Mary Ann Kinsinger on an Amish upbringing + Life with Lily 3-book giveaway

Mary Ann Kinsinger grew up Amish in Somerset County, Pennsylvania.  Mary Ann has teamed with Suzanne Woods Fisher on a series of children’s books, the first of which is called Life with Lily.  The four-book series is based in part on her Amish childhood.

I’m not the target market for this series, but it looks like a wholesome and fun read if you have children.  Given the popularity of Amish-themed books with adults, I’ve wondered why there weren’t more aimed towards that age range (or maybe there are, and I’ve just missed them).

I thought this might be a nice chance to ask Mary Ann a little bit about her Amish upbringing, and Suzanne about how this collaboration came to be.  The interview below hits on those topics and a few others.

A few thoughts on Amish children

The topic of Amish children is one that evokes extremes.  Amish children are portrayed or seen, often enough, as impeccably-behaved angels living idyllic lives.  On the other end of the spectrum we’ve seen former Amish sharing their difficult upbringings, challenging the idea that an Amish childhood is by definition peaceful and plum.   Practices typical to Amish also run against current trends.  Spanking, common in Amish homes, evokes a lot of criticism today, certainly more than it would have one or two generations back.

I think the rosy impression of the Amish upbringing is more common.  I definitely had that early on (probably still do, somewhat).  What most sticks out from book-selling days were the numerous times when Amish children would sit around the table, wide-eyed and silent, as I would run through a book demo and speak with the parents.  Interruptions were few or nil.  English homes I visited were often different in that regard.  However I realize that the volume level of children over a 20-minute period is a pretty thin basis upon which to draw sweeping conclusions.

Later I saw that kids will be kids, and of course every family is different.  I will say that, on balance, I think that if you’re born Amish you probably have a better chance to be exposed to an upbuilding environment than the average non-Amish child does.  You’re at least more likely to have both parents in the home.

Life with Lily giveaway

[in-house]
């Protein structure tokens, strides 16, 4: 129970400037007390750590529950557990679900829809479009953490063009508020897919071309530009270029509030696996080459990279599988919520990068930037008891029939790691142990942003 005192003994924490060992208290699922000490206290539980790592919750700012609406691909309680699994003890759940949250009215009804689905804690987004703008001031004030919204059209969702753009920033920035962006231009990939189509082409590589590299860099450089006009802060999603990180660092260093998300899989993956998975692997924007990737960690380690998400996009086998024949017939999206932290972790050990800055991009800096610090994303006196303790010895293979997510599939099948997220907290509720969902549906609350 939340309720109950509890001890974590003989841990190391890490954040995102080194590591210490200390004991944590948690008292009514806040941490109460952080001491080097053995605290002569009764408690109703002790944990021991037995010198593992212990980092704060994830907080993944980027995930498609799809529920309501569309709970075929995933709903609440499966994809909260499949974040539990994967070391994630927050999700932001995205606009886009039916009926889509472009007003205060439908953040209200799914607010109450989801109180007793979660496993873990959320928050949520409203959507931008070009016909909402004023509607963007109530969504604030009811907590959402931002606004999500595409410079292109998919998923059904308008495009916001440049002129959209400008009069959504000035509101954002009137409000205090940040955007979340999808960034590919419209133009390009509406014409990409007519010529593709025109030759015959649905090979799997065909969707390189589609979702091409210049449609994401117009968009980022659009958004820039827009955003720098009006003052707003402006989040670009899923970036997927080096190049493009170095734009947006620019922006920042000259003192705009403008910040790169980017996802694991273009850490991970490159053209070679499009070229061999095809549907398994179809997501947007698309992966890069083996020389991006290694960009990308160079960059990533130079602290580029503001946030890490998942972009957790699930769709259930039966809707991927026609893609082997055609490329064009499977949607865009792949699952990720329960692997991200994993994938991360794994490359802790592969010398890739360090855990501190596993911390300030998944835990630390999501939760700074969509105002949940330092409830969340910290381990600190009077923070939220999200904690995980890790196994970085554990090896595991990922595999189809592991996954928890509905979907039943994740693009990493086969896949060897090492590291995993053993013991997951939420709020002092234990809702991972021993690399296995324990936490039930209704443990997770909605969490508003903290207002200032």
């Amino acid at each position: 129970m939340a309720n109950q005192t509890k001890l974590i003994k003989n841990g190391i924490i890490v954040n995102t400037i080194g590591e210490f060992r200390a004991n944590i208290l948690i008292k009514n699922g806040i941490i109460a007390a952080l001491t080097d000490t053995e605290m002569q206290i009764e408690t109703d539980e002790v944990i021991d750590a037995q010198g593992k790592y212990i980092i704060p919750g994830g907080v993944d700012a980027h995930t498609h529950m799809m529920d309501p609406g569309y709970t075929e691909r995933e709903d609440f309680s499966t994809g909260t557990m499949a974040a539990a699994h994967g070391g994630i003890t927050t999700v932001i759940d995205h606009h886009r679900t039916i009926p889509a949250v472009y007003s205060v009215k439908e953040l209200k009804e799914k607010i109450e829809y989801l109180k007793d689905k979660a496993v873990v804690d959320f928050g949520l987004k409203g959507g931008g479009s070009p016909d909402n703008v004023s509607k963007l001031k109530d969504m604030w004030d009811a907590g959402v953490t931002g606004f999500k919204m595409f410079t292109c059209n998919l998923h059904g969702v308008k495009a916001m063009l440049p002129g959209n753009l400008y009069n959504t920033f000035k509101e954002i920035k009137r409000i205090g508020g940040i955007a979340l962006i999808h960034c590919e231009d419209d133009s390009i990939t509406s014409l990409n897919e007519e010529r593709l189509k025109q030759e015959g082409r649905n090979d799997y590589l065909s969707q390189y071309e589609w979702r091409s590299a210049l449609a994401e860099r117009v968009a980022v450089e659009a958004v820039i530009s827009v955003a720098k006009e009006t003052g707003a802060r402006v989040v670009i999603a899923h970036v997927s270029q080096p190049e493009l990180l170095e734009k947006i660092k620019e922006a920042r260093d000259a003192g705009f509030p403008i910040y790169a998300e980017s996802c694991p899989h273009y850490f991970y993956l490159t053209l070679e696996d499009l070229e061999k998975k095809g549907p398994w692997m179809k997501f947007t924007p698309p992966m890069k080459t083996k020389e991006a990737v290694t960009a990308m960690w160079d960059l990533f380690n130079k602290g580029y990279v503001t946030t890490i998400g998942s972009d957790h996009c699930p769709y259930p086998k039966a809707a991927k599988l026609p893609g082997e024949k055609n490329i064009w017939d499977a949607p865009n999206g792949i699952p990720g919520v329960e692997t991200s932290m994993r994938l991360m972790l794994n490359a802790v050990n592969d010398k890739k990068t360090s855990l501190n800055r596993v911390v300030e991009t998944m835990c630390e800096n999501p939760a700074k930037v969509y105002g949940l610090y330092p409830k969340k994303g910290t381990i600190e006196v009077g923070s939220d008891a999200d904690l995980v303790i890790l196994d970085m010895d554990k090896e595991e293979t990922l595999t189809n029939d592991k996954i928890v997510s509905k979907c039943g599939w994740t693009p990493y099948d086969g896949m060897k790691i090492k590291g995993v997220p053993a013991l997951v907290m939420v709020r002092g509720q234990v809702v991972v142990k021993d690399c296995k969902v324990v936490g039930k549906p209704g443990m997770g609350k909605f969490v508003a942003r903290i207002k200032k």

Life With Lily Kinsinger FisherWe also have a 3-book Life with Lily giveaway for Amish America readers.  To enter, just leave a comment on this post.  I will select 3 names at random and post the winners in a week’s time.  Now on to the interview, and thanks to Suzanne and Mary Ann for taking the time.

Amish America: Mary Ann, can you share a little on your background and upbringing?

Mary Ann Kinsinger: I was born and raised Old Order Amish. My parents moved from a small Amish community in New York to Somerset County when I was only a few weeks shy of my 8th birthday.

Every Amish church has their own set of rules and guidelines they go by so you always expect to make changes when moving. Moving to Somerset required a lot of changes for our family. All our clothes needed to be changed. Dresses had to have their pleats sewed and ironed a certain way, apron belts had to be a certain width, shirts had to have no more than seven buttons total counting the ones on the sleeves and collar, shawls that were worn by women during cold weather were folded in a triangle shape instead of rectangle like most other Amish churches, our prayer coverings were made differently and the bonnets to wear over the coverings when ever we left home were made with narrow slats tucked inside fabric which made that they could be folded.

All the clothing changes didn’t really faze me at that age. There were bigger changes that I noticed a lot more. In Somerset County, we attended church in a meeting house instead of homes and there were no fellowship meals served afterwards. I really missed that special church peanut butter.

Another change occurred when my Dad bought a little tractor to use around our farmette. Somerset Amish use tractors for farming for everything—except planting corn for which they still use horses.

A change I didn’t like was that refrigerators weren’t permitted to be kept in kitchens. For a long while, our refrigerator was out on the front porch. We all rejoiced when Dad built an addition to the house and the refrigerator was moved inside to a pantry.

How does an Amish upbringing compare with a non-Amish one?

Mary Ann: I can only speak from my own experience of growing up in an Amish family and how it compared to some of my friends who weren’t Amish. I think we both felt a little sorry for each other. They felt sorry for me because they thought I was “deprived” of most modern conveniences. I couldn’t watch TV or listen to music. But I felt sorry for them! How awful life would be to have to wear shoes every single day, to not be free to run and explore the countryside, or to experience the joys of working with my parents. As a child, I couldn’t wrap my mind around the fact that one friend was not allowed to help her mother prepare meals. And she had hardly any chores!

Basically, it all depends on what kind of non-Amish families I would choose to do my comparison.  Some of my best friends came from a non-plain background and as far as I could tell, the only differences that caught my attention was that they addressed everyone as Mr. and Mrs. and they spoke freely about more spiritual things.

I have noticed how in some families everyone seems to focus on their own thing—hobbies or interests or television or computers—instead of being more family-oriented like the Amish.